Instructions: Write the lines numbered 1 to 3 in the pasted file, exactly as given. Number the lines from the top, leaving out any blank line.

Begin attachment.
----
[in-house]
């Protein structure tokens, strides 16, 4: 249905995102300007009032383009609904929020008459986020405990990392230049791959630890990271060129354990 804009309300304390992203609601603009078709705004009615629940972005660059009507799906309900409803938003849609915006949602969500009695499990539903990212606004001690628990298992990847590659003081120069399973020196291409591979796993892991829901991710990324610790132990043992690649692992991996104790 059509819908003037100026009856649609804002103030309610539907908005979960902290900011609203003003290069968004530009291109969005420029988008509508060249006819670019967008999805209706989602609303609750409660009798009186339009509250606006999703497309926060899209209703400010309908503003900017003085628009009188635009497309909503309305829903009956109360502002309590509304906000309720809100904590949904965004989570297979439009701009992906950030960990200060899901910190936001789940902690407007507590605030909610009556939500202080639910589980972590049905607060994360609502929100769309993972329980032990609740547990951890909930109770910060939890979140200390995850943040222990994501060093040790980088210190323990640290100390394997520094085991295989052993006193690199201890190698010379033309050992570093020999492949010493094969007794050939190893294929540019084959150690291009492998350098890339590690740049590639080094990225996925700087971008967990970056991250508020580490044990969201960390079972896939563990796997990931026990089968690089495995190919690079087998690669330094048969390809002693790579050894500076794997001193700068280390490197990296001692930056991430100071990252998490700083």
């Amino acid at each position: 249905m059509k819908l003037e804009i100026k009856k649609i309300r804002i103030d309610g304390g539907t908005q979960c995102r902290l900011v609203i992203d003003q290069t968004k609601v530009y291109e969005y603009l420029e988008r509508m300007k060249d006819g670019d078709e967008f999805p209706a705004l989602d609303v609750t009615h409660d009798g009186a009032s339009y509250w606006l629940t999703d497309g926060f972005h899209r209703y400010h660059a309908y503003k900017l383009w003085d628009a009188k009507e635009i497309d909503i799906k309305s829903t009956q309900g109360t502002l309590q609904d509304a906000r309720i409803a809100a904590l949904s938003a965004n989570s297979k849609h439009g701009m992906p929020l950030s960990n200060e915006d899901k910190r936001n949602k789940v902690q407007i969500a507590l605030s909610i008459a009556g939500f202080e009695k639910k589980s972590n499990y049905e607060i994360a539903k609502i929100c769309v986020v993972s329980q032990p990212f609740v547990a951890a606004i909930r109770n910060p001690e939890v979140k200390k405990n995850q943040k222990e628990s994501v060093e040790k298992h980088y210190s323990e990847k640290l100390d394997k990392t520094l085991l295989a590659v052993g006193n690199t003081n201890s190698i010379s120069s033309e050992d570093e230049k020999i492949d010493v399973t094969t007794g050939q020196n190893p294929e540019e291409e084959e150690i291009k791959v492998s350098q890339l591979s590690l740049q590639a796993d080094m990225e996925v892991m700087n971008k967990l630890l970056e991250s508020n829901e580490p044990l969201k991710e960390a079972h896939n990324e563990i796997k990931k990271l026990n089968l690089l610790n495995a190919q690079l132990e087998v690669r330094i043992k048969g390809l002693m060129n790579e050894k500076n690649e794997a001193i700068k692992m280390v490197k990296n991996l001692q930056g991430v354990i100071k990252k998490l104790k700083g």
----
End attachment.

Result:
[in-house]
């Protein structure tokens, strides 16, 4: 249905995102300007009032383009609904929020008459986020405990990392230049791959630890990271060129354990 804009309300304390992203609601603009078709705004009615629940972005660059009507799906309900409803938003849609915006949602969500009695499990539903990212606004001690628990298992990847590659003081120069399973020196291409591979796993892991829901991710990324610790132990043992690649692992991996104790 059509819908003037100026009856649609804002103030309610539907908005979960902290900011609203003003290069968004530009291109969005420029988008509508060249006819670019967008999805209706989602609303609750409660009798009186339009509250606006999703497309926060899209209703400010309908503003900017003085628009009188635009497309909503309305829903009956109360502002309590509304906000309720809100904590949904965004989570297979439009701009992906950030960990200060899901910190936001789940902690407007507590605030909610009556939500202080639910589980972590049905607060994360609502929100769309993972329980032990609740547990951890909930109770910060939890979140200390995850943040222990994501060093040790980088210190323990640290100390394997520094085991295989052993006193690199201890190698010379033309050992570093020999492949010493094969007794050939190893294929540019084959150690291009492998350098890339590690740049590639080094990225996925700087971008967990970056991250508020580490044990969201960390079972896939563990796997990931026990089968690089495995190919690079087998690669330094048969390809002693790579050894500076794997001193700068280390490197990296001692930056991430100071990252998490700083």
């Amino acid at each position: 249905m059509k819908l003037e804009i100026k009856k649609i309300r804002i103030d309610g304390g539907t908005q979960c995102r902290l900011v609203i992203d003003q290069t968004k609601v530009y291109e969005y603009l420029e988008r509508m300007k060249d006819g670019d078709e967008f999805p209706a705004l989602d609303v609750t009615h409660d009798g009186a009032s339009y509250w606006l629940t999703d497309g926060f972005h899209r209703y400010h660059a309908y503003k900017l383009w003085d628009a009188k009507e635009i497309d909503i799906k309305s829903t009956q309900g109360t502002l309590q609904d509304a906000r309720i409803a809100a904590l949904s938003a965004n989570s297979k849609h439009g701009m992906p929020l950030s960990n200060e915006d899901k910190r936001n949602k789940v902690q407007i969500a507590l605030s909610i008459a009556g939500f202080e009695k639910k589980s972590n499990y049905e607060i994360a539903k609502i929100c769309v986020v993972s329980q032990p990212f609740v547990a951890a606004i909930r109770n910060p001690e939890v979140k200390k405990n995850q943040k222990e628990s994501v060093e040790k298992h980088y210190s323990e990847k640290l100390d394997k990392t520094l085991l295989a590659v052993g006193n690199t003081n201890s190698i010379s120069s033309e050992d570093e230049k020999i492949d010493v399973t094969t007794g050939q020196n190893p294929e540019e291409e084959e150690i291009k791959v492998s350098q890339l591979s590690l740049q590639a796993d080094m990225e996925v892991m700087n971008k967990l630890l970056e991250s508020n829901e580490p044990l969201k991710e960390a079972h896939n990324e563990i796997k990931k990271l026990n089968l690089l610790n495995a190919q690079l132990e087998v690669r330094i043992k048969g390809l002693m060129n790579e050894k500076n690649e794997a001193i700068k692992m280390v490197k990296n991996l001692q930056g991430v354990i100071k990252k998490l104790k700083g």